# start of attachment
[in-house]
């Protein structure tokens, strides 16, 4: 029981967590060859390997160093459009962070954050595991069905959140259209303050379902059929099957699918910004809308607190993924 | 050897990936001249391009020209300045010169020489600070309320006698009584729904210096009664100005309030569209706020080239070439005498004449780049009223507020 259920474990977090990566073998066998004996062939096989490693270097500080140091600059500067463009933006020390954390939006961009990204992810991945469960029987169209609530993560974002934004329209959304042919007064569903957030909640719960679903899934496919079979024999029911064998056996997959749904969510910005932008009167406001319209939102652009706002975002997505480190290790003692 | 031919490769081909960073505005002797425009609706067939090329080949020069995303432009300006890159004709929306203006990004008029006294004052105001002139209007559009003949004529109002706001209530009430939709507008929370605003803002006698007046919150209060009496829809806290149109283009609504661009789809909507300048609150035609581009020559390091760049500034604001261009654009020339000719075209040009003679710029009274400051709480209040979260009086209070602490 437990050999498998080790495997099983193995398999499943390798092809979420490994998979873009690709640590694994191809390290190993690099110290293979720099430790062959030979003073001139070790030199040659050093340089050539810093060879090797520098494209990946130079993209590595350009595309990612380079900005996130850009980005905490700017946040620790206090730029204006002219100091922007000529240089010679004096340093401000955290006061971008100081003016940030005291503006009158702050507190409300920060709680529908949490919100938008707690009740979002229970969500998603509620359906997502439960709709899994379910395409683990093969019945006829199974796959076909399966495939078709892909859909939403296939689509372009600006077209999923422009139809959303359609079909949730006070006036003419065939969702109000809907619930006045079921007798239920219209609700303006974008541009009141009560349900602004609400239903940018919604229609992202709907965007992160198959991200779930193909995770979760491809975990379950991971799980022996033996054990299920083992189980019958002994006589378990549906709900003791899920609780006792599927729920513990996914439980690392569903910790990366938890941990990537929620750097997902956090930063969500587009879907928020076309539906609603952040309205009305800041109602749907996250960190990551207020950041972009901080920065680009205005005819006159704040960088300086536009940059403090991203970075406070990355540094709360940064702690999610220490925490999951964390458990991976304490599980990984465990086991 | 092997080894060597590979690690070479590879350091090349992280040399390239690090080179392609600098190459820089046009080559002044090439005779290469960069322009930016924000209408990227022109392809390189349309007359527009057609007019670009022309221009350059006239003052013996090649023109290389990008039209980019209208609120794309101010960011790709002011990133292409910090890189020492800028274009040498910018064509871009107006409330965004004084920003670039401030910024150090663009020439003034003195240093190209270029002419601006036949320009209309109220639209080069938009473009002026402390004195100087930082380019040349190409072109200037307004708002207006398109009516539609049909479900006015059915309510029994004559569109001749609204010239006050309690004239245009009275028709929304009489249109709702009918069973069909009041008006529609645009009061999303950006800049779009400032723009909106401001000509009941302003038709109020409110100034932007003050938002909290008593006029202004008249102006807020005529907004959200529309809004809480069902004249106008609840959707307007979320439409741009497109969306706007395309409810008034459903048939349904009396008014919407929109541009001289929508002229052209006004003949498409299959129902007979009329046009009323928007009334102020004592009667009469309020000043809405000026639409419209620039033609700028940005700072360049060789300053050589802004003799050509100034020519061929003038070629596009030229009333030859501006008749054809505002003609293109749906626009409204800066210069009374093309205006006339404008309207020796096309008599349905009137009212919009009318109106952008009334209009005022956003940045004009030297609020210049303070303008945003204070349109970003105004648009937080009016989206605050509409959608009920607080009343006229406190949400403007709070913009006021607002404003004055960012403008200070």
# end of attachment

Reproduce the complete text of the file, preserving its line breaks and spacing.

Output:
[in-house]
């Protein structure tokens, strides 16, 4: 029981967590060859390997160093459009962070954050595991069905959140259209303050379902059929099957699918910004809308607190993924 | 050897990936001249391009020209300045010169020489600070309320006698009584729904210096009664100005309030569209706020080239070439005498004449780049009223507020 259920474990977090990566073998066998004996062939096989490693270097500080140091600059500067463009933006020390954390939006961009990204992810991945469960029987169209609530993560974002934004329209959304042919007064569903957030909640719960679903899934496919079979024999029911064998056996997959749904969510910005932008009167406001319209939102652009706002975002997505480190290790003692 | 031919490769081909960073505005002797425009609706067939090329080949020069995303432009300006890159004709929306203006990004008029006294004052105001002139209007559009003949004529109002706001209530009430939709507008929370605003803002006698007046919150209060009496829809806290149109283009609504661009789809909507300048609150035609581009020559390091760049500034604001261009654009020339000719075209040009003679710029009274400051709480209040979260009086209070602490 437990050999498998080790495997099983193995398999499943390798092809979420490994998979873009690709640590694994191809390290190993690099110290293979720099430790062959030979003073001139070790030199040659050093340089050539810093060879090797520098494209990946130079993209590595350009595309990612380079900005996130850009980005905490700017946040620790206090730029204006002219100091922007000529240089010679004096340093401000955290006061971008100081003016940030005291503006009158702050507190409300920060709680529908949490919100938008707690009740979002229970969500998603509620359906997502439960709709899994379910395409683990093969019945006829199974796959076909399966495939078709892909859909939403296939689509372009600006077209999923422009139809959303359609079909949730006070006036003419065939969702109000809907619930006045079921007798239920219209609700303006974008541009009141009560349900602004609400239903940018919604229609992202709907965007992160198959991200779930193909995770979760491809975990379950991971799980022996033996054990299920083992189980019958002994006589378990549906709900003791899920609780006792599927729920513990996914439980690392569903910790990366938890941990990537929620750097997902956090930063969500587009879907928020076309539906609603952040309205009305800041109602749907996250960190990551207020950041972009901080920065680009205005005819006159704040960088300086536009940059403090991203970075406070990355540094709360940064702690999610220490925490999951964390458990991976304490599980990984465990086991 | 092997080894060597590979690690070479590879350091090349992280040399390239690090080179392609600098190459820089046009080559002044090439005779290469960069322009930016924000209408990227022109392809390189349309007359527009057609007019670009022309221009350059006239003052013996090649023109290389990008039209980019209208609120794309101010960011790709002011990133292409910090890189020492800028274009040498910018064509871009107006409330965004004084920003670039401030910024150090663009020439003034003195240093190209270029002419601006036949320009209309109220639209080069938009473009002026402390004195100087930082380019040349190409072109200037307004708002207006398109009516539609049909479900006015059915309510029994004559569109001749609204010239006050309690004239245009009275028709929304009489249109709702009918069973069909009041008006529609645009009061999303950006800049779009400032723009909106401001000509009941302003038709109020409110100034932007003050938002909290008593006029202004008249102006807020005529907004959200529309809004809480069902004249106008609840959707307007979320439409741009497109969306706007395309409810008034459903048939349904009396008014919407929109541009001289929508002229052209006004003949498409299959129902007979009329046009009323928007009334102020004592009667009469309020000043809405000026639409419209620039033609700028940005700072360049060789300053050589802004003799050509100034020519061929003038070629596009030229009333030859501006008749054809505002003609293109749906626009409204800066210069009374093309205006006339404008309207020796096309008599349905009137009212919009009318109106952008009334209009005022956003940045004009030297609020210049303070303008945003204070349109970003105004648009937080009016989206605050509409959608009920607080009343006229406190949400403007709070913009006021607002404003004055960012403008200070």